Four to six weeks after surgery, patients should have a diagnostic radioiodine scan to detect any residual thyroid tissue or any metastases. Leeper (33) recommends that the following subgroups receive radioiodine ablation therapy: 

  • 1) Patients younger than 20 years with papillary or follicular carcinoma
  • 2) Patients between 20 and 40 years of age with papillary carcinoma with:
    • known residual disease
    • known metastases
    • recurrent disease
    • unresectable disease
  • 3) Patients older than 40 years with follicular or nonoccult papillary carcinoma

Repeat scans are done 6-12 months after ablation, at 1 year, and then every 2 years after that. Serum thyroglobulin should be measured every 6 months (18). Levels greater than 30 ng/ml are abnormal and indicate some thyroid pathology but are not diagnostic because there is a large overlap of abnormal levels among other benign thyroid conditions (21). Thyroid hormone suppression should be done in all patients who have had total thyroidectomies or have had radioactive ablation of any remaining thyroid tissue to control any residual. It is controversial whether or not this should be done in patients who had subtotal thyroidectomies. It is important to note that the sensitivity of thyroglobulin testing and radioiodine scans is considerably higher when a patient is off TSH suppression (21).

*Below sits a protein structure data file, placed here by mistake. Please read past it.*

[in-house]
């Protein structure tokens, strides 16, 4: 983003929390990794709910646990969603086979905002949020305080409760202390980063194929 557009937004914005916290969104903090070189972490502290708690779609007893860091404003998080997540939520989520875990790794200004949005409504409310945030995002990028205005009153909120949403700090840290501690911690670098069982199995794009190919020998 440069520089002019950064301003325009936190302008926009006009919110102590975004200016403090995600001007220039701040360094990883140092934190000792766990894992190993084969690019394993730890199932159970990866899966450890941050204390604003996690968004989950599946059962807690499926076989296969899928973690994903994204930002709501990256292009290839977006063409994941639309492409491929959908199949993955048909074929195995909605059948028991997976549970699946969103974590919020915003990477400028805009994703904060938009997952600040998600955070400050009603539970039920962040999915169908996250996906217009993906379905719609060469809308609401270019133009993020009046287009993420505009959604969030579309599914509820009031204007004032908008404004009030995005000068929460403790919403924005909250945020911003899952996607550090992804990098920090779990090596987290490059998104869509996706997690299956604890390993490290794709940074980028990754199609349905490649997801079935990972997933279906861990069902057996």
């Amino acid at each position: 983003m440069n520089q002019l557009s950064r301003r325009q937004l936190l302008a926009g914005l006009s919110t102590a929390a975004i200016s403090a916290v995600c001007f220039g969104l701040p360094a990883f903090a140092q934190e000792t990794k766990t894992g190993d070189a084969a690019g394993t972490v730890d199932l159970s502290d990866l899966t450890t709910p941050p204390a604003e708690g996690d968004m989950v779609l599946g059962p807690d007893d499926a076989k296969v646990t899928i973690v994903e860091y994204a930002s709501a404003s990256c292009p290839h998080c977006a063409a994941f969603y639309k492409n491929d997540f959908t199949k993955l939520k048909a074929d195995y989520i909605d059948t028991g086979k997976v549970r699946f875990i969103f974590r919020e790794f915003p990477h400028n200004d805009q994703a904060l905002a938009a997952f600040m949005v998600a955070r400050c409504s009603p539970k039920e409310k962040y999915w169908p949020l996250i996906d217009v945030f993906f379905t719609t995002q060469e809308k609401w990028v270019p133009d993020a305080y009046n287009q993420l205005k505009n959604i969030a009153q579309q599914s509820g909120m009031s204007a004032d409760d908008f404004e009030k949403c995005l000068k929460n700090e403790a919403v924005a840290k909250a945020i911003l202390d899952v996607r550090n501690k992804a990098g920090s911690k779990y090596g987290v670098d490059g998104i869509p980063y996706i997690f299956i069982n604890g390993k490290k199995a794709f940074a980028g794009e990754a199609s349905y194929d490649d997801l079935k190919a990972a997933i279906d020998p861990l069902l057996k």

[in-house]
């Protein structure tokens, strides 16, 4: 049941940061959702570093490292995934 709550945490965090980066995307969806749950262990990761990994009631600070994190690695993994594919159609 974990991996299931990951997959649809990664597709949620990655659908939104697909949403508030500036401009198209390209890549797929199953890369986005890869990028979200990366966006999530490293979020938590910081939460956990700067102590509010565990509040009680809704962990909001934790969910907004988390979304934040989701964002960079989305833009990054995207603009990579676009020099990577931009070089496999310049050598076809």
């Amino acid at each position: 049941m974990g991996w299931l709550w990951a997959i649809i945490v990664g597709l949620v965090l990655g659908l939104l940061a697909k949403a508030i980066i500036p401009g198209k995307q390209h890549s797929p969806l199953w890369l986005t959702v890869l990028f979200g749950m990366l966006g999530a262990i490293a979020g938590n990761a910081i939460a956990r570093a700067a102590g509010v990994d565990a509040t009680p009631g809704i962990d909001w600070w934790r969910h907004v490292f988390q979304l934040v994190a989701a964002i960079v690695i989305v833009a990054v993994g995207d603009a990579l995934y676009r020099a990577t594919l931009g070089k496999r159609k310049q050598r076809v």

Hurthle Cell

Total thyroidectomy is recommended for patients with Hurthle cell carcinoma because of their multifocal nature, more aggressive course, and because they are relatively unresponsive to ablation with radioactive iodine. All patients who are found to have a neoplasm containing Hurthle cells by FNA should undergo a total lobectomy with isthmusectomy. If the frozen section is negative for malignancy, the procedure is complete. If permanent section comes back positive for cancer, then a completion thyroidectomy should be done within 2 weeks (59). Patients with clinically palpable neck nodes should all undergo a routine modified neck dissection.

Postoperative therapy should include thyroid suppression because Hurthle cell neoplasms have been shown to have TSH receptors. In addition they usually produce thyroglobulin which should be followed every 6 months (59). Postoperative scanning with radioactive iodine is not helpful because only 10% of these tumors take up enough radioactive iodine for this treatment to be effective (9).

Medullary thyroid carcinoma (MTC)